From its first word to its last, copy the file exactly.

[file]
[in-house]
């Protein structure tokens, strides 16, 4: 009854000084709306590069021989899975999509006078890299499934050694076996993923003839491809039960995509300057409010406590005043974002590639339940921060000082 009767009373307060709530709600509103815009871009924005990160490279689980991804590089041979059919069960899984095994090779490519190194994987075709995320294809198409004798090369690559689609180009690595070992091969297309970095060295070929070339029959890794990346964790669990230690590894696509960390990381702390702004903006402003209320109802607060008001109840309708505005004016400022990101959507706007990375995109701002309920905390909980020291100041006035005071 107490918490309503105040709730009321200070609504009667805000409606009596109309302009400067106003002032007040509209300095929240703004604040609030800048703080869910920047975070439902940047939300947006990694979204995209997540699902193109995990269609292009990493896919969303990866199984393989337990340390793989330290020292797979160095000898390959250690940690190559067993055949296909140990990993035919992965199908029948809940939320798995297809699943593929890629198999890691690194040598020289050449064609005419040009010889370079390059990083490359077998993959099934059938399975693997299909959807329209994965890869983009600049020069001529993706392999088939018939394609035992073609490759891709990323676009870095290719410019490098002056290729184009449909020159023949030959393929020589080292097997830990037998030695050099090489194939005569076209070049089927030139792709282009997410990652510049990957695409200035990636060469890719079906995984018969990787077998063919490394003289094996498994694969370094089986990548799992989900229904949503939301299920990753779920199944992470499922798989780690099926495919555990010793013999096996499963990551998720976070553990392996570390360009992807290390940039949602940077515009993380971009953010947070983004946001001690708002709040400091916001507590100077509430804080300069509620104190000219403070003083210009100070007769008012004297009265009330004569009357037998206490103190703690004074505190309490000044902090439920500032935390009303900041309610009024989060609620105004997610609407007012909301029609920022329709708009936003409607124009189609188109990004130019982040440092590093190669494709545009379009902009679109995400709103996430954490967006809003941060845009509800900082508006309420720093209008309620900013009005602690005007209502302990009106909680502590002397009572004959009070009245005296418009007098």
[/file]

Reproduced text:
[in-house]
């Protein structure tokens, strides 16, 4: 009854000084709306590069021989899975999509006078890299499934050694076996993923003839491809039960995509300057409010406590005043974002590639339940921060000082 009767009373307060709530709600509103815009871009924005990160490279689980991804590089041979059919069960899984095994090779490519190194994987075709995320294809198409004798090369690559689609180009690595070992091969297309970095060295070929070339029959890794990346964790669990230690590894696509960390990381702390702004903006402003209320109802607060008001109840309708505005004016400022990101959507706007990375995109701002309920905390909980020291100041006035005071 107490918490309503105040709730009321200070609504009667805000409606009596109309302009400067106003002032007040509209300095929240703004604040609030800048703080869910920047975070439902940047939300947006990694979204995209997540699902193109995990269609292009990493896919969303990866199984393989337990340390793989330290020292797979160095000898390959250690940690190559067993055949296909140990990993035919992965199908029948809940939320798995297809699943593929890629198999890691690194040598020289050449064609005419040009010889370079390059990083490359077998993959099934059938399975693997299909959807329209994965890869983009600049020069001529993706392999088939018939394609035992073609490759891709990323676009870095290719410019490098002056290729184009449909020159023949030959393929020589080292097997830990037998030695050099090489194939005569076209070049089927030139792709282009997410990652510049990957695409200035990636060469890719079906995984018969990787077998063919490394003289094996498994694969370094089986990548799992989900229904949503939301299920990753779920199944992470499922798989780690099926495919555990010793013999096996499963990551998720976070553990392996570390360009992807290390940039949602940077515009993380971009953010947070983004946001001690708002709040400091916001507590100077509430804080300069509620104190000219403070003083210009100070007769008012004297009265009330004569009357037998206490103190703690004074505190309490000044902090439920500032935390009303900041309610009024989060609620105004997610609407007012909301029609920022329709708009936003409607124009189609188109990004130019982040440092590093190669494709545009379009902009679109995400709103996430954490967006809003941060845009509800900082508006309420720093209008309620900013009005602690005007209502302990009106909680502590002397009572004959009070009245005296418009007098």